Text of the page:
Hugh Adcock and Joe Bradford are cousins.
Ted Hufton injured his wrist during the match.
George Camsell became the ninetieth different player to score on his England debut.
2-3-5 Hufton -
Cooper, Blenkinsop -
Kean, Hill, Peacock -
Adcock, Kail, Camsell, Bradford, Barry


Age 28.7 Appearances/Goals 4.1 0.0


    Match Report


The English International football team began their Continental tour with a fairly easy victory over France at the Colombes Stadium to-day by four goals to one. Ascension Day, being a general holiday in France, a large crowd of about 25,000 persons was present to witness a game that was in some respects a little disappointing. With one exception the English team was composed of professional players, and the French have come to look upon this match as their annual lesson in football, but they could not have learned very much from the form shown by England to-day...

England opened the scoring within five minutes of half-time. Adcock was well down when he passed in, and Kail neatly placed the ball into the corner of the net...

France went off with a burst of speed on the restart, and their efforts were rewarded in the first five minutes with a magnificent goal. Gallay on the extreme left put in a high pass towards the goal, and Devaquez, the right-winger, ran in to head the ball into the net from about 10 yards out. This seemed to brace the English side, and in a few moments Camsell shook off the French backs and put them ahead again with a low shot...

The third goal scored by England put the result beyond doubt. Kail gathered up a pass from the right and put in a terrific shot from about 25 yards out, but the ball rebounded at a tangent from underneath the crossbar into the goalkeeper's hands. The referee immediately gave a goal, but the roar of protest that arose from the spectators was evidence that his decision was not at all popular. The French captain also protested, but the linesman supported the referee, and the goal was allowed...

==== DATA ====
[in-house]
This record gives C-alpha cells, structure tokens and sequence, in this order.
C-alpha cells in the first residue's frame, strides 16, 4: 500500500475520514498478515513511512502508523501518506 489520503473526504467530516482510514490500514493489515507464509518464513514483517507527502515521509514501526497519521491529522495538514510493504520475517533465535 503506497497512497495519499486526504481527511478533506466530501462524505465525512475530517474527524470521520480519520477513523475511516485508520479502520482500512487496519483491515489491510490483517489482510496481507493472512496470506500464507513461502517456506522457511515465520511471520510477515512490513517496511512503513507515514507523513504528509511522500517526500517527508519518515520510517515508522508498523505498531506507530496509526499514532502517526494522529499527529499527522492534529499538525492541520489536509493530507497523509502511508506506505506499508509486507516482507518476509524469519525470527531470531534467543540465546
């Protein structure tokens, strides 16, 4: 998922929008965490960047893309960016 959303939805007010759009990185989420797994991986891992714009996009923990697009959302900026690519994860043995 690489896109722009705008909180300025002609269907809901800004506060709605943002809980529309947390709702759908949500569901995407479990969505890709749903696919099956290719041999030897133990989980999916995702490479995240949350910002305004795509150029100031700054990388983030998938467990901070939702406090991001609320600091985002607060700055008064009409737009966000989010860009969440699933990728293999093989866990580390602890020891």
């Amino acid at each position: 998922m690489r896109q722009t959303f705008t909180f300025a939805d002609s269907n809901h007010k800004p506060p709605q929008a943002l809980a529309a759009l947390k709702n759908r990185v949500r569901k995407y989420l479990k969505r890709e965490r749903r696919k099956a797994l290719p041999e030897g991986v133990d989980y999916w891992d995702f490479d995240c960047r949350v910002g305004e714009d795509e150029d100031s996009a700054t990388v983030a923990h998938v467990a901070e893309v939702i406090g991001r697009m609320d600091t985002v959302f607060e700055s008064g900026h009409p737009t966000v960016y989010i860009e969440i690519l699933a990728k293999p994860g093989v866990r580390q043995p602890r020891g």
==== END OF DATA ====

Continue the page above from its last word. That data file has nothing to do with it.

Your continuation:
Shortly before the end Camsell again scored from a pass by Adcock. - The Times - Friday 10th May, 1929


It was on 9 May 1929 that a Croydon housekeeper was cross-examined throughout the day at the inquest into the mysterious case of the mother and daughter, Violet and Vera Sidney, who had apparently both died from "natural causes", within three weeks of each other, just under a year after the mother's son-in-law had died under very similar circumstances. Only when the bodies were exhumed was it discovered that they had all been poisoned with arsenic. The inquest found that the housekeeper had served soup to Vera that had made her ill, but she herself was also ill from the soup, as was the family cat. No one has ever been charged for the murders. Violet's other daughter, Grace, the widow of the first victim, was strongly suspected by the police as being responsible for all three deaths, but they could never gather enough evidence to support a prosecution and she died, aged 86, in 1973.

Source Notes

Alex Villaplane would go on to become France's first Captain at the World Cup Finals. But more notoriously, he would be caught up in the conflicts of WWII, becoming a leading member of the French Gestapo, eventually being shot as a traitor on 26 December 1944 for heinous crimes against his own people.